Conservatives Decry Miers' 1993 Statements on Abortion

By Jeff Johnson | July 7, 2008 | 8:31 PM EDT

( - More conservatives have joined the list of those calling on President Bush to withdraw the nomination of Harriet Miers to the U.S. Supreme Court after the discovery of speeches in which she used terminology favored by "pro-choice" activists. One critic charged that, "Every time she quotes or cites women she admires, they're to the left of Betty Freidan."

Former Republican presidential candidate Gary Bauer reprinted Miers' statements in his regular "End of Day" email alert.

"In July of 1993, Miers gave a speech entitled, 'Women and Courage.' She offered glowing praise for Ruth Bader Ginsburg's ascension to the Supreme Court and Janet Reno's appointment as the first female attorney general," Bauer reported. "Not many conservatives were excited by either fact."

Only months earlier, Miers spoke to the Executive Women of Dallas. Bauer noted that this was "more than a decade after her religious conversion and four years after she filled out a pro-life questionnaire."

"Here is what she said about abortion," Bauer continued. "'The ongoing debate continues surrounding the attempt to once again criminalize abortions or to once and for all guarantee the freedom of the individual women's right to decide for herself whether she will have an abortion.'"

Bauer complained about Miers' terminology.

"Notice how she described the issue," Bauer wrote. "'criminalize' versus 'guarantee the freedom of women.' The pro-life side never talks about 'criminalizing abortion.' We don't want to send women to jail."

That interpretation would be expected from Sen. Hillary Clinton (D-N.Y.), Bauer said, but not from a conservative woman.

In the same speech, Miers continued to say, "The underlying theme in most of these cases is the insistence of more self-determination. And the more I think about these issues, the more self-determination makes sense."

Jan LaRue, chief counsel for Concerned Women for America (CWA) said of Miers' speeches, "Every time she quotes or cites women she admires, they're to the left of Betty Freidan."

"Miss Miers' record, as reflected in her speeches, is of promoting a leftist agenda that relies upon the courts to impose their views," LaRue continued in a CWA press release. "We'd prefer to have someone fond of quoting Margaret Thatcher or Antonin Scalia rather than Barbra Streisand and Gloria Steinem.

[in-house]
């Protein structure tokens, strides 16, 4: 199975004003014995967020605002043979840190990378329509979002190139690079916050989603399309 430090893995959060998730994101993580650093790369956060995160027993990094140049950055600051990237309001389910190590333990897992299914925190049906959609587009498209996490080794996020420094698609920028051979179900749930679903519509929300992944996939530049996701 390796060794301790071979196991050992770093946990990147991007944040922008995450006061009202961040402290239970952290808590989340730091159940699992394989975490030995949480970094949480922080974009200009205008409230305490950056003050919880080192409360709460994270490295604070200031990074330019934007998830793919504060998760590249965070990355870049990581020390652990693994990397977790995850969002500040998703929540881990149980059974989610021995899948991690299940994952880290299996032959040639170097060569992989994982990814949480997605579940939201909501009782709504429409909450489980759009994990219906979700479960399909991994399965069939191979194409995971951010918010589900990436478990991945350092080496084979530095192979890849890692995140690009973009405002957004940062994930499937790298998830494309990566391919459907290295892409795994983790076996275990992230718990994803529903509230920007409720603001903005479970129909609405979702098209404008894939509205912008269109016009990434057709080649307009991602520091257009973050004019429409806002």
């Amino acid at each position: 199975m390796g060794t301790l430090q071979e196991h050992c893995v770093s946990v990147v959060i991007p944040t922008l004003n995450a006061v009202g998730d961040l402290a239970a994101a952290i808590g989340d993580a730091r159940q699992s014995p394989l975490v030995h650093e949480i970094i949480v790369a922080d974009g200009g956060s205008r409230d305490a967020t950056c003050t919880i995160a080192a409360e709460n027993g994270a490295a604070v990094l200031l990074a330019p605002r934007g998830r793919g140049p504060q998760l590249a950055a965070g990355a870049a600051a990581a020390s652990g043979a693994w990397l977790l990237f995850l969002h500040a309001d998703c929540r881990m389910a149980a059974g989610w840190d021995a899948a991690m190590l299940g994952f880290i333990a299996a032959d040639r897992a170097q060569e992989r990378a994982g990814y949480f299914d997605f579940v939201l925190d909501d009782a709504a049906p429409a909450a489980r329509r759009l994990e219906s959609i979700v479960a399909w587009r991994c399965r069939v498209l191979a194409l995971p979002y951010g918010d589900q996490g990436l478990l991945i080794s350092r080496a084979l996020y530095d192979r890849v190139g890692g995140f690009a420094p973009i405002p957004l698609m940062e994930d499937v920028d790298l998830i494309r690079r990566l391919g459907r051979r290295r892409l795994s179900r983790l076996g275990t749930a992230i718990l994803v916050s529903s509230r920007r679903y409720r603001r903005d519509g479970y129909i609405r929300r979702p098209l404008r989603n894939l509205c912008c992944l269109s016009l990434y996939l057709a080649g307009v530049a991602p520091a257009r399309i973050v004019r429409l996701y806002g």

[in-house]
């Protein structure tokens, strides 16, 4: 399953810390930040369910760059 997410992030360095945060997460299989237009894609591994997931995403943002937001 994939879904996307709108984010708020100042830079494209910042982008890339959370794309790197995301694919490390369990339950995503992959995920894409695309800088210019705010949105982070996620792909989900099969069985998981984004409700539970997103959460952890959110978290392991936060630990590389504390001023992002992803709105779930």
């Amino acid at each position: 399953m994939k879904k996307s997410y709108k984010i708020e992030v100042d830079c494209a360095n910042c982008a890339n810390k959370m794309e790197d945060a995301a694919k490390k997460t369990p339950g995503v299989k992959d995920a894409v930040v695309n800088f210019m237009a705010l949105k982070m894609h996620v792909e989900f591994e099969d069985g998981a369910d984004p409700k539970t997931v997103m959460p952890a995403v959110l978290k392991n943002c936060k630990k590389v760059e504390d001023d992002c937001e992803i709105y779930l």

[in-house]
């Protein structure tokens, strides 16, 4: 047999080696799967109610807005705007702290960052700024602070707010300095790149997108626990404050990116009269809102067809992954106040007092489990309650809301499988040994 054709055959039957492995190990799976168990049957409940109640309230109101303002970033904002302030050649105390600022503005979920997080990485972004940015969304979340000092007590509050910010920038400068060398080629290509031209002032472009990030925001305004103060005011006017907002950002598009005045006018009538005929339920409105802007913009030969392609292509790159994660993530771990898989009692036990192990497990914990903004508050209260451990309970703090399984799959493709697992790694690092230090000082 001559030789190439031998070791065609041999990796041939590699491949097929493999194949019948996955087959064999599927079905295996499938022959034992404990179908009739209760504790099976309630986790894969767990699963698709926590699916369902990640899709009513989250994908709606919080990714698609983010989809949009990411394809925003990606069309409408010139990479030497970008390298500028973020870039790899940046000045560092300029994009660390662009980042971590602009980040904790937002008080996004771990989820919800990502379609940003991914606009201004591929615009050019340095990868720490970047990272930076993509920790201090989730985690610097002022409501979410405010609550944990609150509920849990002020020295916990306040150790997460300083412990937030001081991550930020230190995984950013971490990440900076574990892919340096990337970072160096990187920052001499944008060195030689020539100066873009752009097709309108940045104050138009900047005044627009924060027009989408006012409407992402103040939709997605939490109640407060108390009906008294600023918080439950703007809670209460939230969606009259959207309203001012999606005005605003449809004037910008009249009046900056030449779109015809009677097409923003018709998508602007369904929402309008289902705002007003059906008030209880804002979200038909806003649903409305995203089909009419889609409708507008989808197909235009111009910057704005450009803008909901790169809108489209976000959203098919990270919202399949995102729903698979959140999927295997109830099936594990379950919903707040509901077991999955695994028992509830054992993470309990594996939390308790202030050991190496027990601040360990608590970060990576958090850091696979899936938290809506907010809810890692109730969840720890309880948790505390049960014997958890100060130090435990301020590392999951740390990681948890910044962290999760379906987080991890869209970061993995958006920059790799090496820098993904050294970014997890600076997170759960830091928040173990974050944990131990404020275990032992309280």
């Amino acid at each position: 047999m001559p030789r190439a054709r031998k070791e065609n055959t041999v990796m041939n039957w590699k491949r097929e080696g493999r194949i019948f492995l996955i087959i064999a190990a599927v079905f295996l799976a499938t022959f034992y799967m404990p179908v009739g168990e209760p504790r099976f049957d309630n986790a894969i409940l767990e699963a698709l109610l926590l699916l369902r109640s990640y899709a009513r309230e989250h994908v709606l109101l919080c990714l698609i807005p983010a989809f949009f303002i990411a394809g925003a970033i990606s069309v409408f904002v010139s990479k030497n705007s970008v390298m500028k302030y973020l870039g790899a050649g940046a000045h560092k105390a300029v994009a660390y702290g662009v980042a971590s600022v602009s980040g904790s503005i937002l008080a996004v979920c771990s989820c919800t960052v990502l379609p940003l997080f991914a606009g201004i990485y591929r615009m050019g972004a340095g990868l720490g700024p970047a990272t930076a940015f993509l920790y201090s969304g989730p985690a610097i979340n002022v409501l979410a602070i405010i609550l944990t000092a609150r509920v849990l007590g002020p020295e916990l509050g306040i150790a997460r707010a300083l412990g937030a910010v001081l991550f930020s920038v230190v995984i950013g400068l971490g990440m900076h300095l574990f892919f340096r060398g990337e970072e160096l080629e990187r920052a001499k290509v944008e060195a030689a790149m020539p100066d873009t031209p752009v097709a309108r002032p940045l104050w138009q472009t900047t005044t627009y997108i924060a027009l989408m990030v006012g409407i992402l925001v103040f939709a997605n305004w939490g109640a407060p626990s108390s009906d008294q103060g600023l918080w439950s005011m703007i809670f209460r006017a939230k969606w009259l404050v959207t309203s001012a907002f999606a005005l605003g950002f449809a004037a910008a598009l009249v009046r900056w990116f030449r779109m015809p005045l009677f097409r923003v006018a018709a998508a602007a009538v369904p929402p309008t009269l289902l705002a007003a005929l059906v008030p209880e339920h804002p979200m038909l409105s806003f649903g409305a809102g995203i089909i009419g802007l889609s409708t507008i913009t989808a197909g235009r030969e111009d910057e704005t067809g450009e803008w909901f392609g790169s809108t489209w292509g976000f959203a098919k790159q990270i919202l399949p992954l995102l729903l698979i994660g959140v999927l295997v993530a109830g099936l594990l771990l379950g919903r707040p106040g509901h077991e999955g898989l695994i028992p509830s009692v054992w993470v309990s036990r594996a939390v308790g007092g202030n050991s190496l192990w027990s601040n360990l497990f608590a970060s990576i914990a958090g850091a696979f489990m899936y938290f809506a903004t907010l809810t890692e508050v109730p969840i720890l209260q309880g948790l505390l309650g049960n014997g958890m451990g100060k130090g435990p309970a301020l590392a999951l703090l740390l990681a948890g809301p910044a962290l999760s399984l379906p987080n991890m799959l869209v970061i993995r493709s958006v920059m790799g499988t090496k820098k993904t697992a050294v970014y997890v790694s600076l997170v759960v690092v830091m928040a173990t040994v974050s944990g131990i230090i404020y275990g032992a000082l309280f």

"Some of Miss Miers' own comments border on male-bashing," LaRue concluded.

CWA, which hails itself as "the nation's largest public policy women's organization," is now publicly calling on President Bush to withdraw Miers' name from consideration. LaRue said Miers' public record leaves the group no other choice.

"The record we know," LaRue explained, "is a record that convinces us that Miers is not even close to being in the mold of Scalia or Thomas, as the President promised the American people."

Bauer told his readers that one final quote from Miers' speech reminded him more of comments by supporters of unrestricted abortion and homosexual "marriage."

"Legislating religion or morality we gave up on a long time ago," Miers said. "Remembering that fact appears to offer the most effective solutions to these problems."

"Who normally says this kind of stuff?" Bauer asked. "The folks trying to legalize same-sex 'marriage,' take 'under God' out of Pledge (of Allegiance), and ban the Ten Commandments from public view."

Bauer noted that "almost all law is based on the Ten Commandments or some concept of right and wrong."

"When millions of 'values voters' went into their voting booths and reelected George W. Bush and sent more conservatives to the United States Senate," Bauer concluded, "I don't think they had in mind putting someone on the Supreme Court who thought legislating morality was a mistake!"

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